Magazine Media’s Half-Full Glass
Magazines may have an opportunity to lure marketers back to print, but platform dominance on digital remains an issue.
One of the takeaways from last week’s AMMC conference was Linda Thomas Brooks’ declaration that 2017 is the “Year of Magazine Media.” Brooks, head of the MPA, opened the conference by declaring that in an era of fake news, clickbait, and internet inundation, trusted media brands are more valuable than ever.
And with growing concern about poor ROI for programmatic advertising and rampant digital ad fraud, magazine media — whose largest companies actually offer a sales money-back promise — has an opportunity to lure marketers back to print.
These things all bode well for the magazine brands, and print magazines in particular, Brooks believes. As consumers start to do “extreme vetting” of news sources (I heard that term yesterday in relation to media consumption), they’ll gravitate toward premium brands. And as they do, media companies can share that benefit with marketers, Brooks told a group of Folio: and min staffers earlier this week.
Marketers can use this moment as an opportunity to reinvest in brand-related marketing — traditional advertising — which is focused on building awareness and positive perception. Indeed, Brooks said, the direct-response nature of digital advertising has resulted in “overharvesting” of the lower end of the purchase funnel.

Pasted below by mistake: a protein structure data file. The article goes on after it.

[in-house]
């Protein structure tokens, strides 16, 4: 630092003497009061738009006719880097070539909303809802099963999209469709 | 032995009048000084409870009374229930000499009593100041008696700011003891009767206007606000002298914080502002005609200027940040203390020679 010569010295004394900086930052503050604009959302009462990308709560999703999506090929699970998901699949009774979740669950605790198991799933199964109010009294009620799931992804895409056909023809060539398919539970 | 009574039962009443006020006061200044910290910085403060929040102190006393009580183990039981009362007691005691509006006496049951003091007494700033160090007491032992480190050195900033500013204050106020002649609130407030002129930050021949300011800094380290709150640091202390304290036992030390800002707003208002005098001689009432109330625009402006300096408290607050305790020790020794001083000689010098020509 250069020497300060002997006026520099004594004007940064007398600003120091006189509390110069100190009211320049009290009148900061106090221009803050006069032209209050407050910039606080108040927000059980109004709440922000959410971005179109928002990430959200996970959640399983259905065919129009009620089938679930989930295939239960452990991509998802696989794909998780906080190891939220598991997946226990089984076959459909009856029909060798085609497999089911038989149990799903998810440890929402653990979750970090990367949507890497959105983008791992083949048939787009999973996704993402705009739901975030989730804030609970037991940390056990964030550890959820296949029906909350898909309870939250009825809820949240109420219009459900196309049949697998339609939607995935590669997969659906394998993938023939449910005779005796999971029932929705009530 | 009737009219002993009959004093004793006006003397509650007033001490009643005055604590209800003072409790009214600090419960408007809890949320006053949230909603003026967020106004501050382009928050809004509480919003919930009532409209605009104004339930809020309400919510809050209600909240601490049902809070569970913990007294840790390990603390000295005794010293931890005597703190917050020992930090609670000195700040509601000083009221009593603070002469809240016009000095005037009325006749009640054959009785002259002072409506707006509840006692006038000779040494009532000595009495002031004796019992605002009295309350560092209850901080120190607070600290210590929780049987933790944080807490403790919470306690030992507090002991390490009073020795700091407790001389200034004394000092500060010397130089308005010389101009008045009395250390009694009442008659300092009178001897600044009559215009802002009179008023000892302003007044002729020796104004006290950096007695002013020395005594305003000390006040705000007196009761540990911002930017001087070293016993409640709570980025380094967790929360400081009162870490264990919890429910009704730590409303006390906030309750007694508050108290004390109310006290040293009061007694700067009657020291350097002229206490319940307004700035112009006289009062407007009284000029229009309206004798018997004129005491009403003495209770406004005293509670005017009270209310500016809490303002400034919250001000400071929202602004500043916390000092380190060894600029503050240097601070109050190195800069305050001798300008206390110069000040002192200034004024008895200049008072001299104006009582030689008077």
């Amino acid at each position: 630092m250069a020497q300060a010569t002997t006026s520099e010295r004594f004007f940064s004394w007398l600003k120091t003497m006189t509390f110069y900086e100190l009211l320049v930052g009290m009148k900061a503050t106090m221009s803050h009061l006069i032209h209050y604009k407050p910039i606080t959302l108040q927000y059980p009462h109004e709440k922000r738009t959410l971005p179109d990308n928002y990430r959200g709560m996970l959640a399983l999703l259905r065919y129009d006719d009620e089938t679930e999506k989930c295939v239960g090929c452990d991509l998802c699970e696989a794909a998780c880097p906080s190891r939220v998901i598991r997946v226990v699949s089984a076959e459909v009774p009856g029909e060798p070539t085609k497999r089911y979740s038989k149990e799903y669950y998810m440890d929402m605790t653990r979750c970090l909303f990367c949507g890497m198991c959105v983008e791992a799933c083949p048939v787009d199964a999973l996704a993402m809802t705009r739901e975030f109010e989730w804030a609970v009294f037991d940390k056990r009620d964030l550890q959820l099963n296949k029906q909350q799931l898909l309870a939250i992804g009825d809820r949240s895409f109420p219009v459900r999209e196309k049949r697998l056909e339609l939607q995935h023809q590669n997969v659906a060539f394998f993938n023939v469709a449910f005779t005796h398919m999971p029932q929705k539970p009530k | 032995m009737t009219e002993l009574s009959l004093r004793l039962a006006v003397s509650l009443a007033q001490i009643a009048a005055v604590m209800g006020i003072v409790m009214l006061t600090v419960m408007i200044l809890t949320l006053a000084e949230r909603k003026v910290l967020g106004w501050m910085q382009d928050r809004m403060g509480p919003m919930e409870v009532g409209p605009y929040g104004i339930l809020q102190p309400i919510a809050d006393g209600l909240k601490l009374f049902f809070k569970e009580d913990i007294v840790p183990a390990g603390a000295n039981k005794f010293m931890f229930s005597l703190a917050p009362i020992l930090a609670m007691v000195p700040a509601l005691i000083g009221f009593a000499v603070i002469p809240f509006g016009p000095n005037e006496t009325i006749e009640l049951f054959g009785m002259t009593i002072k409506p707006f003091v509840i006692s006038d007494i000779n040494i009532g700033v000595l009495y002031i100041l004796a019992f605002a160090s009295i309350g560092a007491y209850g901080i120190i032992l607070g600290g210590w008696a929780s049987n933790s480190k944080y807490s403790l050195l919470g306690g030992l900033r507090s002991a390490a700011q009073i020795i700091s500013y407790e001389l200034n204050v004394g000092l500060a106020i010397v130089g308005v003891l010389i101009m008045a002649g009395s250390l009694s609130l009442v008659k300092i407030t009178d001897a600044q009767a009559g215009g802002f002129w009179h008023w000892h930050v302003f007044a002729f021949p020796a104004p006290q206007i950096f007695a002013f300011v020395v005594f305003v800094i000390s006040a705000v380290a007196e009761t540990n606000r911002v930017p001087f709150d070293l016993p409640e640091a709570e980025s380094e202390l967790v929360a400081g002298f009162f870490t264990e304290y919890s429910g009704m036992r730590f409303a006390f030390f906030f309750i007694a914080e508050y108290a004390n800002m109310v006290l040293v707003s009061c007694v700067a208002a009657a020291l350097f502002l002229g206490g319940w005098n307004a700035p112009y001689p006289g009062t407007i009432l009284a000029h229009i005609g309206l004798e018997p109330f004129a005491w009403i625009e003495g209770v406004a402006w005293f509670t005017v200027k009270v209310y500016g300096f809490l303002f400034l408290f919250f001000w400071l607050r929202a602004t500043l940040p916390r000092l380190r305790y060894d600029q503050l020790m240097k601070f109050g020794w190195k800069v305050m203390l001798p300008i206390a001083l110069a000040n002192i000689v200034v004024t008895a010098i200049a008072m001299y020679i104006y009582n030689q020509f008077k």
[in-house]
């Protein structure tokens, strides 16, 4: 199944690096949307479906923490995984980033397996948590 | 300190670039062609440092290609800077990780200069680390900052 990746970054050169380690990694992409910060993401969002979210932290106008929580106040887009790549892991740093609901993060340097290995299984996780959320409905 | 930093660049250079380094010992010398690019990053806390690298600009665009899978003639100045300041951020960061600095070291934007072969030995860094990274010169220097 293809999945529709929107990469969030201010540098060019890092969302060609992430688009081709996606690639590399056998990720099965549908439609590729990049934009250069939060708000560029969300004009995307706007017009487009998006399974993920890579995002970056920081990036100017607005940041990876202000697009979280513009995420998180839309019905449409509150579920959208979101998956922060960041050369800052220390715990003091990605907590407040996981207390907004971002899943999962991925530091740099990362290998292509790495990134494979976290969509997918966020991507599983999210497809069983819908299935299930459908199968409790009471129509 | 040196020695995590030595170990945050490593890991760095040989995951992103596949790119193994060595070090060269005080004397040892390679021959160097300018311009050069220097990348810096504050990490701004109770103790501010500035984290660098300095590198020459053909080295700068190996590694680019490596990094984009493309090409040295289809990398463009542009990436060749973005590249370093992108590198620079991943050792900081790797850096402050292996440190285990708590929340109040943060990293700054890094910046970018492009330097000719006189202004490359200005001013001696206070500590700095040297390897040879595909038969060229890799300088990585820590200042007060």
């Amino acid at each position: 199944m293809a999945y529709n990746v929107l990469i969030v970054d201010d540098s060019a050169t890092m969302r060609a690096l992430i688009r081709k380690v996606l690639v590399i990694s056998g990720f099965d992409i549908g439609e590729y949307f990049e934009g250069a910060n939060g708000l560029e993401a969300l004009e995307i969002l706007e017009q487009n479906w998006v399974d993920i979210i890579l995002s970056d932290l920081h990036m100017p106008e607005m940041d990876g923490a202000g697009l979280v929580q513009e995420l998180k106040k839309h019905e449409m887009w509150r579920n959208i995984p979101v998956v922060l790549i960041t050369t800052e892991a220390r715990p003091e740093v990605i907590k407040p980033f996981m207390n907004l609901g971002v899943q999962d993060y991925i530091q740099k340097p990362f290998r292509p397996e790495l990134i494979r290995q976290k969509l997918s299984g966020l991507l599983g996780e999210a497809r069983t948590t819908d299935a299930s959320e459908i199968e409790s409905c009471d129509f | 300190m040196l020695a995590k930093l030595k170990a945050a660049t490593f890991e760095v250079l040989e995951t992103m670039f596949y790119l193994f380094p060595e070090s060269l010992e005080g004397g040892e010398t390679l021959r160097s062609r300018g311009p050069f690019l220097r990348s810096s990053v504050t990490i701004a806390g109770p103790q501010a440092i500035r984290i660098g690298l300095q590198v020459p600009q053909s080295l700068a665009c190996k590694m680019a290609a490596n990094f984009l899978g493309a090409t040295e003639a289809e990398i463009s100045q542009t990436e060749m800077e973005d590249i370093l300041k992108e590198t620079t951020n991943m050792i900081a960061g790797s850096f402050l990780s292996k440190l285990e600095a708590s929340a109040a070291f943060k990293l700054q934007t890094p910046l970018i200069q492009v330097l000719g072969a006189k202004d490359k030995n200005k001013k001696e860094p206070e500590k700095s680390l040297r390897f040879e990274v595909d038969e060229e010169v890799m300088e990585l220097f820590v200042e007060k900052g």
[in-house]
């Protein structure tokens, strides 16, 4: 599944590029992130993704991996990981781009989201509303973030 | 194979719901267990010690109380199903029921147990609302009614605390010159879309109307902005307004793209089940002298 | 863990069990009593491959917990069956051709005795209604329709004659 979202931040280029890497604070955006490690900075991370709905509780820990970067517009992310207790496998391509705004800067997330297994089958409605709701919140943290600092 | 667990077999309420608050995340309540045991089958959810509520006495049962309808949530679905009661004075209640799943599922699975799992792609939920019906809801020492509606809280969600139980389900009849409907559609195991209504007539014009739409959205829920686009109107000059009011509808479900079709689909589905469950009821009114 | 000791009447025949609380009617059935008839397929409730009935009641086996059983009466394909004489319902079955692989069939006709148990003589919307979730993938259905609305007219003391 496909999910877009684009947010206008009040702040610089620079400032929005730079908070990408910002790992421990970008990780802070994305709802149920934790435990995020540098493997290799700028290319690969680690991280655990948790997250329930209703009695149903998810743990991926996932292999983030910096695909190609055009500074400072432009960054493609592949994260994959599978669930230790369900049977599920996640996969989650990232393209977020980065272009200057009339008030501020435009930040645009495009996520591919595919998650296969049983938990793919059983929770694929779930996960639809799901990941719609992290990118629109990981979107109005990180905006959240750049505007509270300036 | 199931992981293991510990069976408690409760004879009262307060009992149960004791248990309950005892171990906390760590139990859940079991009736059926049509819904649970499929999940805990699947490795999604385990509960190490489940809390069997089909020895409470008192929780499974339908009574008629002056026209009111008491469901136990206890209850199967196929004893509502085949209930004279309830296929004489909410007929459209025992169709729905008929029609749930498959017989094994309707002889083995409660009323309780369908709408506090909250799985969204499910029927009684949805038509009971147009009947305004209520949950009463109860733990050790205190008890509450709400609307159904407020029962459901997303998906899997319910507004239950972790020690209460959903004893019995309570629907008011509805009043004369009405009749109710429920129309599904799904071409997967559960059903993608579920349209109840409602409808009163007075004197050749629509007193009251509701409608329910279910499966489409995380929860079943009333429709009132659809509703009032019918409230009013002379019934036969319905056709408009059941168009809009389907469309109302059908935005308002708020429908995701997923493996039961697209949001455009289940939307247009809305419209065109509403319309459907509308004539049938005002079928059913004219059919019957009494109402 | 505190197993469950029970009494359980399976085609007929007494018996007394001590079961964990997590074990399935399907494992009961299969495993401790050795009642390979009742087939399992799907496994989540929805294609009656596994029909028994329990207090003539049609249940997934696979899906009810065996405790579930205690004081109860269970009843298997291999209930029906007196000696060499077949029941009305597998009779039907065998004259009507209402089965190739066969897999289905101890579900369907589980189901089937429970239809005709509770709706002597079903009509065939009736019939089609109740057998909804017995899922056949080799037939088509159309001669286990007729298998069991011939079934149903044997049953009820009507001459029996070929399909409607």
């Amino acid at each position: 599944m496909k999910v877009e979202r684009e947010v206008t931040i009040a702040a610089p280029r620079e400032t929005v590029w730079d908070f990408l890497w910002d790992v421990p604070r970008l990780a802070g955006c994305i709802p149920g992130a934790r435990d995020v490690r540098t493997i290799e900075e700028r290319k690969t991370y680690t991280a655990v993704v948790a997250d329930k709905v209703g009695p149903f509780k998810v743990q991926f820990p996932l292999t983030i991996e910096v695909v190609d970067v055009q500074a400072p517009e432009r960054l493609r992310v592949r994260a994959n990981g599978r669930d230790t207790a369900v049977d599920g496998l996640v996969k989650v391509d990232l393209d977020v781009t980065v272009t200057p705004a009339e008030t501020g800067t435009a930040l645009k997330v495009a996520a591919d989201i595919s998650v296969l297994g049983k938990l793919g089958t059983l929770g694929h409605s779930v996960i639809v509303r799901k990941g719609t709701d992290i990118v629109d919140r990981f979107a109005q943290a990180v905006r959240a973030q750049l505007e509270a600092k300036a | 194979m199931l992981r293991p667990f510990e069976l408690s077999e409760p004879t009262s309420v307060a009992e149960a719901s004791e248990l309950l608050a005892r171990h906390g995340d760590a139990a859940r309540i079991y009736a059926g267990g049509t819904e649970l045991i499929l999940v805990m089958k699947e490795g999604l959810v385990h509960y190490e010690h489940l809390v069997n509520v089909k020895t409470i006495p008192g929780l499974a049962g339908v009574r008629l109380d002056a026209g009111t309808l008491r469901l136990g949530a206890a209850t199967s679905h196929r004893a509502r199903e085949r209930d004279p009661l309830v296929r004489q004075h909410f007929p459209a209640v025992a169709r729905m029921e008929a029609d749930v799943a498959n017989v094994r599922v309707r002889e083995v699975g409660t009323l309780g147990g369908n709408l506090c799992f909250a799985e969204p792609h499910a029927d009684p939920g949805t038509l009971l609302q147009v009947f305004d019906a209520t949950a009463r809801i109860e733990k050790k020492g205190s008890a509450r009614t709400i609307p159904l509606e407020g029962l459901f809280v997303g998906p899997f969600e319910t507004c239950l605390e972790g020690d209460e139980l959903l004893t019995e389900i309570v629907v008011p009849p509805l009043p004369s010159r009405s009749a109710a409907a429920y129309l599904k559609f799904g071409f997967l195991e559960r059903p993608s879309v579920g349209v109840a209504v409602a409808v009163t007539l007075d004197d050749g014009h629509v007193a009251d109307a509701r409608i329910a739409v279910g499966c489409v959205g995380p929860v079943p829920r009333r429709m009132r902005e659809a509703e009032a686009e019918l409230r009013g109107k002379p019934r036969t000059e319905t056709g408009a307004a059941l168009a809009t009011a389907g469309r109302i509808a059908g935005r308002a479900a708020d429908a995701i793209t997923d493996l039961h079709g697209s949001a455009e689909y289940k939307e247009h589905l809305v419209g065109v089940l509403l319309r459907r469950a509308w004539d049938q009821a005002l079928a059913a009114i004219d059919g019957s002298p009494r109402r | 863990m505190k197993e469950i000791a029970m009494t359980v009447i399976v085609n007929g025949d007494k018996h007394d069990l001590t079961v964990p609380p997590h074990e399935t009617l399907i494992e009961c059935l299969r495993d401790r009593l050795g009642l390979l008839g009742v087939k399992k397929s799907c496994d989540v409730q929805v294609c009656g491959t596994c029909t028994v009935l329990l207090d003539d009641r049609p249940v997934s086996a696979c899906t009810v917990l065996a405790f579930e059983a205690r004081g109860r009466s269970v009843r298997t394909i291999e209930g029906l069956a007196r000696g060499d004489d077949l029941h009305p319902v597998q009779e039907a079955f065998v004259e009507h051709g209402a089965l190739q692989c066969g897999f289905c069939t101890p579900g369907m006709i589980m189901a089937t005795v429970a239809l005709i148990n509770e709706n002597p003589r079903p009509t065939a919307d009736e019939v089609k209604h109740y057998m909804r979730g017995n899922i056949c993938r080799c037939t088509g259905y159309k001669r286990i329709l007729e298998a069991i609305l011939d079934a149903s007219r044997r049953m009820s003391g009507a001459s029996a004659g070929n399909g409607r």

At the meeting, Brooks presented the MPA’s deck on the value of magazine media. It’s very impressive. It suggests that magazines — print magazines by themselves, not including their digital extensions — have more reach than the top-rated television programs. It suggests that print media is neurologically superior for recalling and comprehending messages. It claims that magazine media brands generate more social media content than any other media. And that the number-one brand on Facebook, Twitter, and Instagram is National Geographic.
That’s all pretty incredible.
But here’s the thing: The facts as they stand in the market in the early part of 2017 don’t support this happy narrative. Platforms — especially Google and Facebook — are dominant. Seriously. Those two companies alone had more than $100 billion in 2016 revenue. That’s billion as in “B.” That’s more than twice the size of the magazine industry and about five times larger than the newspaper industry.
On the other hand, major magazine-media companies are in a sustained period of layoffs and turbulence.
So how does one reconcile these vastly divergent narratives? Brooks’ take is that the giant platforms of today may not be as dominant at some point in the future.
“Have you ever seen a tech company just go up?” she asked.